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Employee Accidents & Statutory Limits on Workers' Compensation
If an employee accident occurs in the workplace, then the injured employee will likely be eligible for statutory workers' compensation.
Each state has its own statutes regarding workers' compensation. In all states, most employers are required to purchase workers' compensation insurance to cover both their employees and themselves in the event of an accident.
Employee Accident Protection
According to workers' compensation laws, if an employee accident occurs, that employee can file a workers' comp claim with his employer, which will then turn the claim over to the insurance carrier. After some review and investigation of the claim, the carrier will determine whether to grant the employee benefits according to the policy. These benefits can include compensation for medical bills, as well as disability pay.
However, there are some legal limits. Workers' compensation claims must be filed with the employer within a certain amount of time after the employee accident or else the employee may be barred from securing workers' compensation benefits. This time limit varies from state to state, but there is usually a one- to three-month window following the injury in which to file a claim.
In addition, if the carrier denies the claim, the employee can appeal to the proper state agency in charge of workers' comp laws. This agency is often called the workers' comp board.
There is also a statute of limitations, or time limit, placed on how long an employee can wait to file a claim with the agency before the employee is barred from filing the claim at all. This time limit also varies depending on the state in which the accident occurred, but is typically one to three years following the injury.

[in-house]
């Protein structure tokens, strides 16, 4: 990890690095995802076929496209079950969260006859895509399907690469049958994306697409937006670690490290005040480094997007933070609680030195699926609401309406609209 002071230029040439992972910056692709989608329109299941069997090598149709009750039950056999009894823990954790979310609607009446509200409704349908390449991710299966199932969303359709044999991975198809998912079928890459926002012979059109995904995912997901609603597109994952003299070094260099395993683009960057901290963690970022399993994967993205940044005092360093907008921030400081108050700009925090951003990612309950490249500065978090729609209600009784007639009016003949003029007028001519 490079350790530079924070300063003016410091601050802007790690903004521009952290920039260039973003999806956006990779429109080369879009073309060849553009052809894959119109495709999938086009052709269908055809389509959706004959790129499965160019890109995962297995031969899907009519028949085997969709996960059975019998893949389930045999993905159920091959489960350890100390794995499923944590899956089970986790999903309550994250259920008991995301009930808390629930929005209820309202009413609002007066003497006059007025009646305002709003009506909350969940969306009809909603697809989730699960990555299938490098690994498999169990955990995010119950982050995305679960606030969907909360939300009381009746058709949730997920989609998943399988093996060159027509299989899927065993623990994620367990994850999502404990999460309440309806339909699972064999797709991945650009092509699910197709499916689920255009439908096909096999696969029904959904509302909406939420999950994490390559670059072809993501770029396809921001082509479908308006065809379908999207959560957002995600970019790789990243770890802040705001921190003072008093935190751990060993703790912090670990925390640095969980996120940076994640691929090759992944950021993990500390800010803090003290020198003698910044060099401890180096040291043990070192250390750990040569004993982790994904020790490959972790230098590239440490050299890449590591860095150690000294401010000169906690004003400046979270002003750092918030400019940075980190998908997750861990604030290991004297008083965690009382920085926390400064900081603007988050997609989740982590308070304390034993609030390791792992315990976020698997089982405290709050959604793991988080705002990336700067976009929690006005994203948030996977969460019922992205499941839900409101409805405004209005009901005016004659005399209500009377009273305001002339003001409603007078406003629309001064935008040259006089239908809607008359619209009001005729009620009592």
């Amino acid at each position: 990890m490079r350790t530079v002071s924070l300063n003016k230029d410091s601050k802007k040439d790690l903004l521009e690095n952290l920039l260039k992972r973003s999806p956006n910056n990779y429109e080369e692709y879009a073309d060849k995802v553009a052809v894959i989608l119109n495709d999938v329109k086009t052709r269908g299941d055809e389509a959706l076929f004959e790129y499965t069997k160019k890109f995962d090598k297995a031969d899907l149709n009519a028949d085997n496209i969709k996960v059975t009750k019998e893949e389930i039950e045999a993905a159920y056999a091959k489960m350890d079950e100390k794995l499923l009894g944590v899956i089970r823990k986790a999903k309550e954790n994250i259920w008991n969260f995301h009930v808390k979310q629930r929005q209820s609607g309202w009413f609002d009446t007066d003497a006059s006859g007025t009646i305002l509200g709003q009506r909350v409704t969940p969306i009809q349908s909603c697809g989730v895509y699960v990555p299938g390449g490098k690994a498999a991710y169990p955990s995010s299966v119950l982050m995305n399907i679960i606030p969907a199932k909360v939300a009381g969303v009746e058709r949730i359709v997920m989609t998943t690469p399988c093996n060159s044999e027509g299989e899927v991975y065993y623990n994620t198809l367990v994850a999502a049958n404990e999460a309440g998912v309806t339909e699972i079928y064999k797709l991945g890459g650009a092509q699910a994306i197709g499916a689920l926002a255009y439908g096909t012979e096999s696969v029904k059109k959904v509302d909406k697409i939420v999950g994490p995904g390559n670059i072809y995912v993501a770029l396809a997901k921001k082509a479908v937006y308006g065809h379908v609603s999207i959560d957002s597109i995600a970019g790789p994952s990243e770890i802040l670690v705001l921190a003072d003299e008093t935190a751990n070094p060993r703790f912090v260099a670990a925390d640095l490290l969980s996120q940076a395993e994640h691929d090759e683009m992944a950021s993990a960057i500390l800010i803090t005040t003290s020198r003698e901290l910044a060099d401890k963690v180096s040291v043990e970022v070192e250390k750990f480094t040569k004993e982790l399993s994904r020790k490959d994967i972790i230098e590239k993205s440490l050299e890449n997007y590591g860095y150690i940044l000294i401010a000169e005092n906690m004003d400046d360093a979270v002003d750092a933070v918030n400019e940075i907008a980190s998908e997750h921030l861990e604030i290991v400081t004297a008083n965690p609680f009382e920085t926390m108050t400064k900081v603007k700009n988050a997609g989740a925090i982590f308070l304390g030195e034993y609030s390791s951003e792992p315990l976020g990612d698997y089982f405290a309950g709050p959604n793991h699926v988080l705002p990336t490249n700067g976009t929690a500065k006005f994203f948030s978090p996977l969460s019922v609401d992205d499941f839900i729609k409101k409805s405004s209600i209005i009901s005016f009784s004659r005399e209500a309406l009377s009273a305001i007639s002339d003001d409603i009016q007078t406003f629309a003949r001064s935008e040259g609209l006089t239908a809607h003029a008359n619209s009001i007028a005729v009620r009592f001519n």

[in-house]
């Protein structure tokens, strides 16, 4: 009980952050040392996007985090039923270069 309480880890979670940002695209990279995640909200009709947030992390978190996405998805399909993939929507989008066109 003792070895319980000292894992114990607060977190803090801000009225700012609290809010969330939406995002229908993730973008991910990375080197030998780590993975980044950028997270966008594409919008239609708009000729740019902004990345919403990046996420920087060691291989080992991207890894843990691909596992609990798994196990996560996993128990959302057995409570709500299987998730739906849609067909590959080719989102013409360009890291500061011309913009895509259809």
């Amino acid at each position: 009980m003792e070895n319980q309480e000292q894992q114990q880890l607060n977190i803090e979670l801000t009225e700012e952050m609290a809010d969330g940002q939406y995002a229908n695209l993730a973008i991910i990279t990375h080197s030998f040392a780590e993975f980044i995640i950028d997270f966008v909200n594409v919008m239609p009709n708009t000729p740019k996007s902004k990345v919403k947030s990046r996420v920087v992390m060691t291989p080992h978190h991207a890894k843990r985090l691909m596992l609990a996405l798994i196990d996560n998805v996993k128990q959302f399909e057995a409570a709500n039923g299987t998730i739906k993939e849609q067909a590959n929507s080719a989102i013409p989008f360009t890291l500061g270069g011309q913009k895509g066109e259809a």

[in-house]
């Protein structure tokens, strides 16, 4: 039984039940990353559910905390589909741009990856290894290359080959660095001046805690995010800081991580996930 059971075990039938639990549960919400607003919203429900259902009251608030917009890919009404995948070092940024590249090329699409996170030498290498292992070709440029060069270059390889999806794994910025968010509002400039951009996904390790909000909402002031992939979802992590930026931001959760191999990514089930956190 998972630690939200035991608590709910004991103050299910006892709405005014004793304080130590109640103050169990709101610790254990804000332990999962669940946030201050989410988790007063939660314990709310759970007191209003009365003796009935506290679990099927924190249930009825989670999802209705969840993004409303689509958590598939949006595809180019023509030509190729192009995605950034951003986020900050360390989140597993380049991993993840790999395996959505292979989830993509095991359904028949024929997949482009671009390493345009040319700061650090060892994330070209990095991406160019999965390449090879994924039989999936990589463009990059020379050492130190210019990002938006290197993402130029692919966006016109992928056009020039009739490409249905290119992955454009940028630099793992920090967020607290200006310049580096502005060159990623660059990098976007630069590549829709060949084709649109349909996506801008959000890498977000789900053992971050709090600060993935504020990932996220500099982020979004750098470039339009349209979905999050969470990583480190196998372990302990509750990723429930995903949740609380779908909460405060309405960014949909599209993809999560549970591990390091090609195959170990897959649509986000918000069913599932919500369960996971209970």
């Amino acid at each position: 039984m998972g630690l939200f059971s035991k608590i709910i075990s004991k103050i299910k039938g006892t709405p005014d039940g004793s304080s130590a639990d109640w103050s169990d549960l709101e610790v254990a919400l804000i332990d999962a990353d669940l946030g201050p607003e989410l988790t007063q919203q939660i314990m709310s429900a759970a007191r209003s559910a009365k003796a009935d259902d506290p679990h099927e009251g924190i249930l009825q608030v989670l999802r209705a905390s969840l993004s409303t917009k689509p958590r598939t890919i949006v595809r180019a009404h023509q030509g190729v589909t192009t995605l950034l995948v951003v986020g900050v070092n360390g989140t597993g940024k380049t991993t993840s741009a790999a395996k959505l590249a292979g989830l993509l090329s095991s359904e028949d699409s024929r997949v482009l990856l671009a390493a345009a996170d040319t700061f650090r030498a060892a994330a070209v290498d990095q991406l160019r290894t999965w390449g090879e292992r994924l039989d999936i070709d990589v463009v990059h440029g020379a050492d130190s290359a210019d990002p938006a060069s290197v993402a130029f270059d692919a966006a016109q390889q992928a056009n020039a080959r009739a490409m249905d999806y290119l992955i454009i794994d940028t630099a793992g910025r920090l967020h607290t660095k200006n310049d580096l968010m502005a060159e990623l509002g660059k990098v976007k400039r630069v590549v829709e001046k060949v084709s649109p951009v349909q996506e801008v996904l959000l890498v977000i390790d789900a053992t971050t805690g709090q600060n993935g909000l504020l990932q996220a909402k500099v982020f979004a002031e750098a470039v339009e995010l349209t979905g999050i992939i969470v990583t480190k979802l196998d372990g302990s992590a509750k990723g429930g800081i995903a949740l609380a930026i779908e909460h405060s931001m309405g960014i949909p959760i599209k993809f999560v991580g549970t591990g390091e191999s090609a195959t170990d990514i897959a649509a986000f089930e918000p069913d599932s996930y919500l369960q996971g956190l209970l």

Also, usually there are no caps placed on how much a workers' comp insurance policy can pay to an employee for injuries, rehabilitation costs, and disability. Often such policies will pay 100 percent of medical cost and rehabilitation costs and up to two-thirds of wages lost due to disability.
In addition to protecting a worker when an employee accident occurs, workers' comp insurance also protects the employer from litigation. By accepting workers' compensation benefits, the employee gives up the right to file suit against the employer in most circumstances.
If you have any questions regarding your workers' comp statutory limits, you should contact a workers' comp attorney in your state.